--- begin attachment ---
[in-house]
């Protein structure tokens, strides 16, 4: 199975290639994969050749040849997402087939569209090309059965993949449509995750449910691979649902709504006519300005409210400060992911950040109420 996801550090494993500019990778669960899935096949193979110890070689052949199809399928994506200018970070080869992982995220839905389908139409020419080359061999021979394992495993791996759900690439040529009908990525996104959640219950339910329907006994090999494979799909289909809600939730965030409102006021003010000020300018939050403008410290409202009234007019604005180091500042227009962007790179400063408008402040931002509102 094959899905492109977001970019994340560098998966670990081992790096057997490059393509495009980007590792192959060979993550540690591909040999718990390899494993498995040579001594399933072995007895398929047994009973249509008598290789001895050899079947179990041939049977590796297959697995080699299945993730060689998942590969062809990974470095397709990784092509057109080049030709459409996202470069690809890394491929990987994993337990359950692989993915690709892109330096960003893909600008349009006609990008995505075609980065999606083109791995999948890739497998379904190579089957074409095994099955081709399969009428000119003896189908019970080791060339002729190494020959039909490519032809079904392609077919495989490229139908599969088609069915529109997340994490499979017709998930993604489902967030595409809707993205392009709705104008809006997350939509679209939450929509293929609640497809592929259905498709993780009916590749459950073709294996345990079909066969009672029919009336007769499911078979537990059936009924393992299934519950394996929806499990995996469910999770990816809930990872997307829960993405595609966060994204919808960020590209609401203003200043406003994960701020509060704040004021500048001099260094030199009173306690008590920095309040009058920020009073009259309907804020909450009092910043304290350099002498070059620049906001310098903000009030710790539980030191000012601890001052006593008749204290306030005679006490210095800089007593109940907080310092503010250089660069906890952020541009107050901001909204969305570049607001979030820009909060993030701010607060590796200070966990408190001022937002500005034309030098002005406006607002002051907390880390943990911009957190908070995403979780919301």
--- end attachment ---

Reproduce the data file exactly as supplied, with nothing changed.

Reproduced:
[in-house]
């Protein structure tokens, strides 16, 4: 199975290639994969050749040849997402087939569209090309059965993949449509995750449910691979649902709504006519300005409210400060992911950040109420 996801550090494993500019990778669960899935096949193979110890070689052949199809399928994506200018970070080869992982995220839905389908139409020419080359061999021979394992495993791996759900690439040529009908990525996104959640219950339910329907006994090999494979799909289909809600939730965030409102006021003010000020300018939050403008410290409202009234007019604005180091500042227009962007790179400063408008402040931002509102 094959899905492109977001970019994340560098998966670990081992790096057997490059393509495009980007590792192959060979993550540690591909040999718990390899494993498995040579001594399933072995007895398929047994009973249509008598290789001895050899079947179990041939049977590796297959697995080699299945993730060689998942590969062809990974470095397709990784092509057109080049030709459409996202470069690809890394491929990987994993337990359950692989993915690709892109330096960003893909600008349009006609990008995505075609980065999606083109791995999948890739497998379904190579089957074409095994099955081709399969009428000119003896189908019970080791060339002729190494020959039909490519032809079904392609077919495989490229139908599969088609069915529109997340994490499979017709998930993604489902967030595409809707993205392009709705104008809006997350939509679209939450929509293929609640497809592929259905498709993780009916590749459950073709294996345990079909066969009672029919009336007769499911078979537990059936009924393992299934519950394996929806499990995996469910999770990816809930990872997307829960993405595609966060994204919808960020590209609401203003200043406003994960701020509060704040004021500048001099260094030199009173306690008590920095309040009058920020009073009259309907804020909450009092910043304290350099002498070059620049906001310098903000009030710790539980030191000012601890001052006593008749204290306030005679006490210095800089007593109940907080310092503010250089660069906890952020541009107050901001909204969305570049607001979030820009909060993030701010607060590796200070966990408190001022937002500005034309030098002005406006607002002051907390880390943990911009957190908070995403979780919301």